Examples of solutions to the problem:

- more indies (those laid off could as well organize and create their own games or find new investment sources, especially with the overall good prospects for the immediate future for our industry)

- less commercial productions -- there are still unexplored fields like "what happened with Shodan after System Shock 2" -- and production quality still needs some fresh blood... for example people who understand the difference in quality between music in Heroes of Might and Magic 3 and pieces presented for Heroes 6... ;> These people can really make the difference in AAA productions. Same goes for some new ideas which could add up to the overall "feel" of AAA games... like -- "let's finally get rid of the lunar physics, PLEASE!" ;>

Our industry suffers the same condition as music production industry. Commercialisation = marketing - quality. Of course, marketoids will always imply that they are the most important part of the process, and try to grab as much as they can off every source. My grandmother used to say: "even the worst salesman lives better than the most talented author"... I think it's time to change things here.

My point is: if a producer / publisher really wants to be successful, (s)he needs to review strategies in order to account for added value of relatively inexpensive high art.
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@DrChee: I would say a lot of this is AU dollar related, but not entirely. As one of the few countries that didn't have an economy collapse post the GFC, the cost of housing & business in general here are still pretty high - meaning salaries still are quite high. And the labour gov has prevented any softening of workplace laws, meaning its hard to fire (fulltime) people without paying out a lot.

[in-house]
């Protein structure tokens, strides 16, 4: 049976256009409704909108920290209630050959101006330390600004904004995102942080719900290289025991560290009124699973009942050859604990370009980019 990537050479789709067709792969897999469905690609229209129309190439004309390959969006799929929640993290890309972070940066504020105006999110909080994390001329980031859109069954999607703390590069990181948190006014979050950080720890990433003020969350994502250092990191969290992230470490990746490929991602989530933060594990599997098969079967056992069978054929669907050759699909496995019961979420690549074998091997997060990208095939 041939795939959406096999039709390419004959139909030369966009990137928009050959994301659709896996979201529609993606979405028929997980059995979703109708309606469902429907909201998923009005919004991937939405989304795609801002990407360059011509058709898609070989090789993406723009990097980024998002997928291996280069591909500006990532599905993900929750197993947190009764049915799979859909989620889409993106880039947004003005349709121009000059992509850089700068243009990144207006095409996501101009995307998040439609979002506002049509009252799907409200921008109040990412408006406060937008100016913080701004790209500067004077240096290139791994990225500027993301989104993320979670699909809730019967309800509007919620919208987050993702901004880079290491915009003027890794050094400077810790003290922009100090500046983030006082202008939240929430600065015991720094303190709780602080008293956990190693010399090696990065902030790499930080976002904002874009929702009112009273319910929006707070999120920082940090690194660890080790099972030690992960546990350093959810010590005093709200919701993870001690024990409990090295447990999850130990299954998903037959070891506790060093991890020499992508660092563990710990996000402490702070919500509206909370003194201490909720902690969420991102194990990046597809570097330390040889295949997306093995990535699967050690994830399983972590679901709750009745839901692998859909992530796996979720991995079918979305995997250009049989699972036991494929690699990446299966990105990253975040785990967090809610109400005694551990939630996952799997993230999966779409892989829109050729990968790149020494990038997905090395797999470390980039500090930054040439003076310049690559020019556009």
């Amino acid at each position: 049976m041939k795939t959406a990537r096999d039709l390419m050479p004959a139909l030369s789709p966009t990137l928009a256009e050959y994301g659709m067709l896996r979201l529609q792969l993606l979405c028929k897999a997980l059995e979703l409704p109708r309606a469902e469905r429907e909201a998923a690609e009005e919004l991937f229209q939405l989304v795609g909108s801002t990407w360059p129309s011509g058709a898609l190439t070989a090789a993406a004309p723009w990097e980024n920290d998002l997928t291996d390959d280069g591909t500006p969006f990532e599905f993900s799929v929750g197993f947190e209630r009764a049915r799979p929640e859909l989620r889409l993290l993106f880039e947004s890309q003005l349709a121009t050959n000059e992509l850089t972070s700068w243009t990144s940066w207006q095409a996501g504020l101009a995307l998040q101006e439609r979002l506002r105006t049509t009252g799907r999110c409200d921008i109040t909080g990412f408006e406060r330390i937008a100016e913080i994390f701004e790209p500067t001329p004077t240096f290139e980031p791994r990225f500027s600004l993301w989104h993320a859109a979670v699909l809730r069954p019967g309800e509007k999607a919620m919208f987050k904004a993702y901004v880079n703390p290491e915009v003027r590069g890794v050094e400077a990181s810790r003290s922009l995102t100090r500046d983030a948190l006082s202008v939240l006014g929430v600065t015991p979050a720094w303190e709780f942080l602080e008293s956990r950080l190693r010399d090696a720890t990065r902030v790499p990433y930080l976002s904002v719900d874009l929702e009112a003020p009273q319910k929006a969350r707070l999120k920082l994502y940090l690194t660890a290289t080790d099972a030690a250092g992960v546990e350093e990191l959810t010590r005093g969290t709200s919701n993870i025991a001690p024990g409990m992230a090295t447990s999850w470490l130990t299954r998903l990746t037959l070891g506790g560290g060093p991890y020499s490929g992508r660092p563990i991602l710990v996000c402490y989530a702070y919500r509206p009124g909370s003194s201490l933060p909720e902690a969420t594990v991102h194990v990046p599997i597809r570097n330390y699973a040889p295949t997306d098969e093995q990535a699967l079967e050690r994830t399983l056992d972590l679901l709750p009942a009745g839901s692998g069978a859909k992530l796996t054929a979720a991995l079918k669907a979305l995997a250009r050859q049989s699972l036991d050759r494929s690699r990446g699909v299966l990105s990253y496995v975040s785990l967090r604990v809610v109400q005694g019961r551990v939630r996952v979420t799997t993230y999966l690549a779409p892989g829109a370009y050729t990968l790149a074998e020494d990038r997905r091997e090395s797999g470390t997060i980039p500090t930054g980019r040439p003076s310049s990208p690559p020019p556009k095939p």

In the case of THQ, I do believe it was really a case of strategic realignment - if the studios were reversed, the Aussie studios may well have survived. It didn't help that "De Blob II" (which was in development for YEARS) seemed to be a complete failure at retail - and I think the management at both THQ & BlueTongue have to take some of the heat for that.

At least in Victoria, we still have Firemint (EA), Tantalus & Torus (and a number of other smaller companies) - so its not all doom and gloom.
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Sam Izzo Chief Guy, Fancy Pants Games8 years ago
Sorry but that's wrong. de Blob II wasn't in development for years. We rolled off de Blob 1 straight onto de Blob 2, and it took about two years. That's a far cry from the the length of time big AAA titles take. We weren't aiming for a middle-tier game, so we weren't going to do a crap job. Also it was originally going to be a Wii-only title, and we had written a very optimised, Wii-specific rendering and material system which let the artists do some very nice work and really take advantage of the Wii hardware. Unfortunately (or fortunately) near the end of the project it was decided that we should also do an X360/PS3 port, so we got a bit of extra time to do that (sadly it meant that people thought the Wii version was a downport).

Also I don't know if you've ever worked for an internal, publisher-owned studio, but that's not how it works; the BTE managers don't have much say in the marketing. The game didn't review terribly (74 - 79).
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Harley Gresham Game Design graduate seeking employment 8 years ago
I'm honestly a little worried about the prospect of students like myself looking for a job in the Australian games industry. Personally, I'm trying to get *prepared* now, and start looking at indie development, no matter how hard that road is. Best of luck to all Blue tongue/THQ people, I really enjoyed De Blob's visual aesthetic and gameplay mechanics.
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@Sam: Hi Sam - I made the effort to buy & play the (Wii) game (esp. after I finished Blob 1, and really enjoyed it). Technically and artisitically I think the game improved significantly - but I personally found the gameplay to be less enjoyable (not going to go into the issues here). I guess what I was trying to say, THQ failed to market the game sufficiently (not to mention giving it an awful release slot) - i.e. this was their fault, not BlueTongue's. I thought BlueTongue executed well, apart from some gameplay flaws.